Productivity is an addiction. At least, it is for me. I’ve read about all the methods, the tools, and even tried a lot of them.
Batching tasks, the Pomodoro technique, 80/20 rule, time blocking, brain dumps, just to name a few.
None of these ever work 100% of the time!
I’ve tried every new technique that came across my feed but never stopped to ask what I was really looking for when I was searching for productivity.
Productivity is that holy grail for many of us. We are constantly either hustling or feeling guilty for not working hard enough. We’re constantly busy, constantly tired. It’s what we’ve been trained to do, for years! And we always think that the problem is that we’re not doing enough.
The guilt of not getting enough done is embedded in our work culture.
But we cannot stop. We constantly compare ourselves to our peers. It feels like everyone is always doing more! Working more, hustling more, running more, monetizing the next new thing.
We’re told if we were more productive, we’ll get it all done! If we do it all, then we’ll be able more time for the things that make us happy!
But it’s never enough.
Productivity was never meant to help you get more done. It was always meant to squeeze more out of you — the worker bee, in this capitalistic hive.
It’s up to you to decide what being productive really means to you.
I soon realized that I thought I was searching for productivity when I was really looking for something else.
It wasn’t the getting more done, it was the efficiency. Because I thought, if I was being more efficient, then surely, I’d have more time for everything else.
What productivity will not do for you
I still haven’t found the answer to how productivity can actually help me, but I can tell you that productivity has not helped me with the answers I was searching for — I don’t have more time, inspiration, value, nor have I found my purpose.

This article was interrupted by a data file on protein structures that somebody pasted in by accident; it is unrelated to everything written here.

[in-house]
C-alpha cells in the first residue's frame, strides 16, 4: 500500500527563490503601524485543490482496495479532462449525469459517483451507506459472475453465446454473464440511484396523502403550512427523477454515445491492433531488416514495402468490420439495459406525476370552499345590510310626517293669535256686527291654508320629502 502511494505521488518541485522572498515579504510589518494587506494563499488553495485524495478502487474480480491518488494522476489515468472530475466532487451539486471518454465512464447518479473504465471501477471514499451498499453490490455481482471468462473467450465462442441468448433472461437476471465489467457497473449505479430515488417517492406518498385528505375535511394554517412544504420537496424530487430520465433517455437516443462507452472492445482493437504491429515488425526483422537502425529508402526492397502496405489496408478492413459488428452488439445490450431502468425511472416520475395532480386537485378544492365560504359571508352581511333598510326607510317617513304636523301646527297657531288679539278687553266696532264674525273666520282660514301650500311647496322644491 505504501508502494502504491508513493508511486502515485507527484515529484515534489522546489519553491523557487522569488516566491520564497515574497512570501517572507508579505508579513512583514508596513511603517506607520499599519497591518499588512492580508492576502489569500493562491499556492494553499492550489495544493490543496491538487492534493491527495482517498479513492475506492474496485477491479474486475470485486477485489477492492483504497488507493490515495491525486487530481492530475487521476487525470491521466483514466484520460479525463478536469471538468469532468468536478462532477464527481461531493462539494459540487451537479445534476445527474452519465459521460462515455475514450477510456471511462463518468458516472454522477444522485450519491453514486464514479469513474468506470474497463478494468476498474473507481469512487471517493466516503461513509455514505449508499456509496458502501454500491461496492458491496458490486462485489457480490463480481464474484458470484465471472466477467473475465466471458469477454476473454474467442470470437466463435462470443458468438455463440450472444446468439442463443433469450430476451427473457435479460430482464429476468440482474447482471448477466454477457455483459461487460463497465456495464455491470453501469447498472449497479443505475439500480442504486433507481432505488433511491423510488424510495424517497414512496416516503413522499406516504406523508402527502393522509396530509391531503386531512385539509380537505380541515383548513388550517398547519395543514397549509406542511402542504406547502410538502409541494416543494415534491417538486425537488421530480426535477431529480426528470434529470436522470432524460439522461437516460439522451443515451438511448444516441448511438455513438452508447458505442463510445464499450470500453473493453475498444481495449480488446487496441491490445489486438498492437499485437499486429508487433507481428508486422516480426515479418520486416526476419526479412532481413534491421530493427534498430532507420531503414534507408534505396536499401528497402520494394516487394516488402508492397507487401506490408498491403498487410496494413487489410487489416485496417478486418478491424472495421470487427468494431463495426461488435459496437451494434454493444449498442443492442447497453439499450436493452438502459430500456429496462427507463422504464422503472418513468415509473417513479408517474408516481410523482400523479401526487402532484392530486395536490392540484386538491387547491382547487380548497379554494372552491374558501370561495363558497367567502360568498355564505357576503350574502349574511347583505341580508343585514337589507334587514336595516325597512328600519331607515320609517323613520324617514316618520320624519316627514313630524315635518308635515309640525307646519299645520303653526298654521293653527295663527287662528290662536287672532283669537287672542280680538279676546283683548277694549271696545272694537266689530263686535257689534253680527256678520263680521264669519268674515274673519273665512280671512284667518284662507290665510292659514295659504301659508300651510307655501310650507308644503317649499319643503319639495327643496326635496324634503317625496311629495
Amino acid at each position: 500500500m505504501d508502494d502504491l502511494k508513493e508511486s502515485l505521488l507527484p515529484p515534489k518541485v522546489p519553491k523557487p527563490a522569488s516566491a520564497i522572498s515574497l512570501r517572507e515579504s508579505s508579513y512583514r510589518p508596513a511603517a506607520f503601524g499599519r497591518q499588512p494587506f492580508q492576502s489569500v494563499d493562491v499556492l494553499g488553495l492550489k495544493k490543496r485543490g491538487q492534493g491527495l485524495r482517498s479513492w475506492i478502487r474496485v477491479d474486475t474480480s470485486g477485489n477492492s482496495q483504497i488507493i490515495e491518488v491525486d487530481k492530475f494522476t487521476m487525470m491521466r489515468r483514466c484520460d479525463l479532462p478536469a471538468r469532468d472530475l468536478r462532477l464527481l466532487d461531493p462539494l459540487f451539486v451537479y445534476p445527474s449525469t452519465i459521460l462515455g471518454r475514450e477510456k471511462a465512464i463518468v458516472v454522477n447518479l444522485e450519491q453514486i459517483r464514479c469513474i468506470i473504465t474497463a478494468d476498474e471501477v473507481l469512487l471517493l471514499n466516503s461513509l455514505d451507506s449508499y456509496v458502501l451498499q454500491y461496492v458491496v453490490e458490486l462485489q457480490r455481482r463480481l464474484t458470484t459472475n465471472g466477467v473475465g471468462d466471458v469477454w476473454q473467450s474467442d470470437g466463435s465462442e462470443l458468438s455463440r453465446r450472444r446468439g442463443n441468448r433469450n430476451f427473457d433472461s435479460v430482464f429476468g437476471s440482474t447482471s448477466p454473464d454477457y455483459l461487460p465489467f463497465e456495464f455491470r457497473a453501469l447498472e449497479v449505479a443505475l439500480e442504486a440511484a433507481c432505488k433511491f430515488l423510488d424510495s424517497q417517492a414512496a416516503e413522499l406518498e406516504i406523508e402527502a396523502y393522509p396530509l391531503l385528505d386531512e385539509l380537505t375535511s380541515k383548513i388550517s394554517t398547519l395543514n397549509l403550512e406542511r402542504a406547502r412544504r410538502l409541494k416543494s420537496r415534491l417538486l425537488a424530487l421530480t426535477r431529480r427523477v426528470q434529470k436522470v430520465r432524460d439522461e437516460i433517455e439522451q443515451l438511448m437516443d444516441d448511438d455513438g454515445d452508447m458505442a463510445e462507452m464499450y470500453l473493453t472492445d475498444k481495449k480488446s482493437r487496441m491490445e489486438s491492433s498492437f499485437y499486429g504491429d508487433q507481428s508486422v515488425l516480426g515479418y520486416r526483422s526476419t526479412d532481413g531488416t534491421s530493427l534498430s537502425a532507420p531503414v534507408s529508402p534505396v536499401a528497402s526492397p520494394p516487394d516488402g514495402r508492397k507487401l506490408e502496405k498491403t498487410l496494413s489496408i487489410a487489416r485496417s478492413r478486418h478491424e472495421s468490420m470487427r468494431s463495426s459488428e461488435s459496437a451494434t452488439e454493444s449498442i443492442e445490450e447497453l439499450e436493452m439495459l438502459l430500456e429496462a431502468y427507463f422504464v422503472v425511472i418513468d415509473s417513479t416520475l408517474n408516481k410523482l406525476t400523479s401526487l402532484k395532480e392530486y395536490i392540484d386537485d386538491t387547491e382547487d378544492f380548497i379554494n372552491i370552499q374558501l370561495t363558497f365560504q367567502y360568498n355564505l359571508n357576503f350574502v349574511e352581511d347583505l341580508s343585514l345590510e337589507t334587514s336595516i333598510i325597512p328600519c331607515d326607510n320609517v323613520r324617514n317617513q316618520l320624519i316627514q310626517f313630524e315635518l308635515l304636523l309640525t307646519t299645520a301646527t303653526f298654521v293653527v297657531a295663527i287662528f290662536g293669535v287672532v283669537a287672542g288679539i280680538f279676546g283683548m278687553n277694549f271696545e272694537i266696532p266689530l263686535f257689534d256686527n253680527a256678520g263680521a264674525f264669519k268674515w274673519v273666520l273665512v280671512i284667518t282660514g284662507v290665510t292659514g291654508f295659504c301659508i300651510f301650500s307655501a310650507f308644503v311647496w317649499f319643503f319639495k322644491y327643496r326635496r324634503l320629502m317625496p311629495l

#1: It won’t give you back your time
If you think you’ll have more time to do the things you like or to rest, that’s not what productivity will get you. Surely you think if you get things done faster, then the rest of the time will be yours.
But, there will always be more to do — a process you could tweak, an email you could write, something you could optimize. Creating more time in your day never works in a way that will give any of it back to you.
#2: It will not inspire you
If you thought becoming more productive meant you would be left with more time to be inspired, I’m here to tell you that’s not going to happen.
Inspiration requires energy.
The quest for becoming your most productive self will squeeze every ounce of energy from you. Whether you complete that task in 30 minutes or an hour, that energy squeeze will leave you winded.
#3: It will not make your work more valuable
Doing more doesn’t mean more value. Your focus on productivity will inevitably lead to crossing off tasks on your to-do list to make you feel more productive. You will fall in a cycle to busywork. Sure you’ll work as hard as ever to cross off every task on that list. But all that busywork, will not add value to anyone.
More output is not what the world needs today. We have too much of too many things. What we need is more quality, more thought put into tasks, into the things we create, into the tasks we choose to pay attention to.
#4: You will not be less stressed
If you think becoming more productive will leave you less stressed. Nope.
Getting more done is like an addiction. The more productive you are, the more you want to get done. That vicious cycle will leave you with a feeling of hopelessness. Like you’re never getting caught up to what the world expects.
#5: You will not find your purpose
Maybe, this one is just because I was misguided. I thought that a by-product of productivity might be “purpose”. Finding something I wanted to spend my time doing or thinking about.
Or maybe, if I committed to doing more in less time, I could try new things. I could create more, do more, and find that thing that would drive me.
But productivity didn’t help me with any of that.
Instead, it left me questioning what it was that I was really looking to answer.
So, stop and think about what you’re really looking for.
The answer is probably not productivity.